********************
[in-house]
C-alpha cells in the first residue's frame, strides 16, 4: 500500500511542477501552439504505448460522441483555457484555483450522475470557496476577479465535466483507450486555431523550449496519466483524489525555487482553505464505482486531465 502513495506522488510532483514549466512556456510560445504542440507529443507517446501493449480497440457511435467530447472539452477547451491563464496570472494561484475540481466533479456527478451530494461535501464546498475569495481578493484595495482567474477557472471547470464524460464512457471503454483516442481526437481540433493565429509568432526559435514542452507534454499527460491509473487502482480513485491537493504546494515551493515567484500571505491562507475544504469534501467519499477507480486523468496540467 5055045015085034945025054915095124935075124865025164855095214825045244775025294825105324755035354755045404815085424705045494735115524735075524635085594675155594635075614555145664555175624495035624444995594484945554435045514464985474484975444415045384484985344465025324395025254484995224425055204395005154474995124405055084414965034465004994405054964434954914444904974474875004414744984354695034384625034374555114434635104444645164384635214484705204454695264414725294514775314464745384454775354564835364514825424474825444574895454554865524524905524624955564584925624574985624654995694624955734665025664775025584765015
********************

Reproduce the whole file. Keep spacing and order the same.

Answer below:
[in-house]
C-alpha cells in the first residue's frame, strides 16, 4: 500500500511542477501552439504505448460522441483555457484555483450522475470557496476577479465535466483507450486555431523550449496519466483524489525555487482553505464505482486531465 502513495506522488510532483514549466512556456510560445504542440507529443507517446501493449480497440457511435467530447472539452477547451491563464496570472494561484475540481466533479456527478451530494461535501464546498475569495481578493484595495482567474477557472471547470464524460464512457471503454483516442481526437481540433493565429509568432526559435514542452507534454499527460491509473487502482480513485491537493504546494515551493515567484500571505491562507475544504469534501467519499477507480486523468496540467 5055045015085034945025054915095124935075124865025164855095214825045244775025294825105324755035354755045404815085424705045494735115524735075524635085594675155594635075614555145664555175624495035624444995594484945554435045514464985474484975444415045384484985344465025324395025254484995224425055204395005154474995124405055084414965034465004994405054964434954914444904974474875004414744984354695034384625034374555114434635104444645164384635214484705204454695264414725294514775314464745384454775354564835364514825424474825444574895454554865524524905524624955564584925624574985624654995694624955734665025664775025584765015